Here’s a fun project I spent an hour or so working on today. It’s called ship, and it’s a shell! (Sort of, in an impoverished kind of way.)
I started thinking about a project like this after I came across this workshop material by Kamal Marhubi. “Most of us use a shell, at least once in a while,” it begins. True enough! But I’ve never figured out how mine works. I have found building a super-simple version of the thing in question to be a good solution to this problem.
I’ve been writing a lot of Clojure and a little Rust lately, but this was pretty unix-y and I didn’t want to go too low-level (yet!), so I decided to write it in Python.
What does a shell do?
Parsing the input is by far the most complicated and error-prone part of all this, and was the main reason I decided to use Python – that wasn’t really what I was interested in learning about.
I thought even with Python I’d have to write a little code to do the splitting and parsing, but it turns out the Python standard library comes with a module called
shlex that does exactly what I needed. Batteries included, indeed. (Writing this in Python started to feel like cheating, in fact, since Python has such extensive support for subprocesses built in. I’m now curious to repeat the experiment in Rust or C.)
Now comes the fun part. Once the shell has the name of the program it needs to invoke and the list of args (say,
['grep', '-r', 'cats', 'src/'] – the name of the program is conventionally the first argument as well) it can use the
execv() system call to start that program (or one of the other variants of exec*() – there are more than I realized!). But there’s a problem:
execv() transforms the calling process (the shell) into the new process. I’d only ever be able to run one command in a session, because the shell would have to sacrifice itself in order to run the first command! Not a very useful shell.
To get around this, the shell can first use the
fork() system call.
fork() fascinates me – it creates an exact copy of the calling process, including memory layout and point of execution. The only difference between the parent process and the child process is that in the parent process,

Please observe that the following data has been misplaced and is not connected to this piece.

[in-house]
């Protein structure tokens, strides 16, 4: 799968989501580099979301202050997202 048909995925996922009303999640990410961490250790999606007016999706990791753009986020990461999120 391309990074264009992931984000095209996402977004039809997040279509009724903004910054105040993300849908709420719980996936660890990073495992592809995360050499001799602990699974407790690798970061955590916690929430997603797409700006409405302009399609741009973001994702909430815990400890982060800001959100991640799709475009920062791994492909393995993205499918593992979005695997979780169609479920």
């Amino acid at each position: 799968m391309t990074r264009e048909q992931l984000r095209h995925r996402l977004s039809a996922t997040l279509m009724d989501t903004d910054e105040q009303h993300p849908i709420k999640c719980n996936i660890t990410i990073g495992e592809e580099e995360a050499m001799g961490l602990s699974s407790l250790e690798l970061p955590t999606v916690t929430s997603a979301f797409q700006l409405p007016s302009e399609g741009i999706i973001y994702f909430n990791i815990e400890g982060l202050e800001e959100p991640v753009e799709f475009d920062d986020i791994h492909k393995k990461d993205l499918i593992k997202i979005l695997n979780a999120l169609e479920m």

fork() returns the child’s PID, while in the child process
fork() returns 0. You can use this to take different actions in the parent and child like so:
When I ran that, it looked like this:
$ python fork_test.py Hi from the parent process! Hi from the parent again! Created child 1655 Hi from the child process!
Note that the parent process continues right along before the child process gets going – creating a process involves some overhead at the OS level, as I understand it, and so takes a little while. This is actually a problem for the shell, because we don’t want to prompt the user for the next command until the previous one is done running. To get around this, there’s the
wait() system call, which waits for a child process to exit, like so:
I found it surprising that
wait() doesn’t require the pid as an argument – I’m curious how it works when there’s more than one child process. But with this all the pieces are in place for a shell! We just have to wrap the whole thing in a loop and replace printing a greeting from the child process with
execv()ing the program. You can see the resulting program here. It is extremely tiny! But it works surprisingly well.
I ended up using Python’s
os.spawnve(), which basically wraps
wait(). This also felt a little bit like cheating, but it’s an educational exercise, after all. All of these Python standard lib calls are actually lower-level than Python wants you to be working – there’s a
subprocess module which encapsulates these and more, including I/O and pipes – but it felt more educational to figure out how this works at a low level.
Next steps for this little shell are pipes, I/O redirection and globbing!